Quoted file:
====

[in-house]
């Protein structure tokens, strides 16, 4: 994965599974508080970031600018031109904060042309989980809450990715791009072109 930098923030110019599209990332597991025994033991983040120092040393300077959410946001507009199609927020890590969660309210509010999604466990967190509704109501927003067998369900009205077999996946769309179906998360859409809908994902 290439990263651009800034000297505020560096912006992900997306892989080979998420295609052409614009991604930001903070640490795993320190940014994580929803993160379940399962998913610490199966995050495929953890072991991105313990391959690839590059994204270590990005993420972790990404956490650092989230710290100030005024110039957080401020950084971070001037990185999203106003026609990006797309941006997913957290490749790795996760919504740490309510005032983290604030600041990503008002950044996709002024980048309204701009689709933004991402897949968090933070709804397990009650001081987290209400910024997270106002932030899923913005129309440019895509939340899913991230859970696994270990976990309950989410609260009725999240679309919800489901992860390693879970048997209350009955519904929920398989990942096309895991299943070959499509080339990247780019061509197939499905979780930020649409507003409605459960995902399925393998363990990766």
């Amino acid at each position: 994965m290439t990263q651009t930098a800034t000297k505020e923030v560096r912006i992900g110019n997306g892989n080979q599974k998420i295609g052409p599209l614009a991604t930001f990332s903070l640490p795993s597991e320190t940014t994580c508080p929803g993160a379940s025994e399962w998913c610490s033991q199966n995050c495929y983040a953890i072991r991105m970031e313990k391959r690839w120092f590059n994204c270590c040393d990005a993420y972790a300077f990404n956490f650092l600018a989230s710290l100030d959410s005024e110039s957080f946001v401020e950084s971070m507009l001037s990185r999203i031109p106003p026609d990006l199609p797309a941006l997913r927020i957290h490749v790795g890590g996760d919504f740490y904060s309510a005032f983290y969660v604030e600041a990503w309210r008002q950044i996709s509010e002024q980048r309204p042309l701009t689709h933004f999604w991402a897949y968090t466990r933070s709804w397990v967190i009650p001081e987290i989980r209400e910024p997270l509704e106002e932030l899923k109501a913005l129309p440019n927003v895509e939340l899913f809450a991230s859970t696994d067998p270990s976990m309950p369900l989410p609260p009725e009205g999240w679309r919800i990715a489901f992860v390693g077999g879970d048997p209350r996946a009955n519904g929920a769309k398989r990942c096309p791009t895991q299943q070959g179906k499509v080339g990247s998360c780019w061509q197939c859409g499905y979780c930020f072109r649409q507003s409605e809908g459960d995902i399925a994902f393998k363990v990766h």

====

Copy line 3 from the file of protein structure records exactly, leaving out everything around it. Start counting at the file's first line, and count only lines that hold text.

């Amino acid at each position: 994965m290439t990263q651009t930098a800034t000297k505020e923030v560096r912006i992900g110019n997306g892989n080979q599974k998420i295609g052409p599209l614009a991604t930001f990332s903070l640490p795993s597991e320190t940014t994580c508080p929803g993160a379940s025994e399962w998913c610490s033991q199966n995050c495929y983040a953890i072991r991105m970031e313990k391959r690839w120092f590059n994204c270590c040393d990005a993420y972790a300077f990404n956490f650092l600018a989230s710290l100030d959410s005024e110039s957080f946001v401020e950084s971070m507009l001037s990185r999203i031109p106003p026609d990006l199609p797309a941006l997913r927020i957290h490749v790795g890590g996760d919504f740490y904060s309510a005032f983290y969660v604030e600041a990503w309210r008002q950044i996709s509010e002024q980048r309204p042309l701009t689709h933004f999604w991402a897949y968090t466990r933070s709804w397990v967190i009650p001081e987290i989980r209400e910024p997270l509704e106002e932030l899923k109501a913005l129309p440019n927003v895509e939340l899913f809450a991230s859970t696994d067998p270990s976990m309950p369900l989410p609260p009725e009205g999240w679309r919800i990715a489901f992860v390693g077999g879970d048997p209350r996946a009955n519904g929920a769309k398989r990942c096309p791009t895991q299943q070959g179906k499509v080339g990247s998360c780019w061509q197939c859409g499905y979780c930020f072109r649409q507003s409605e809908g459960d995902i399925a994902f393998k363990v990766h």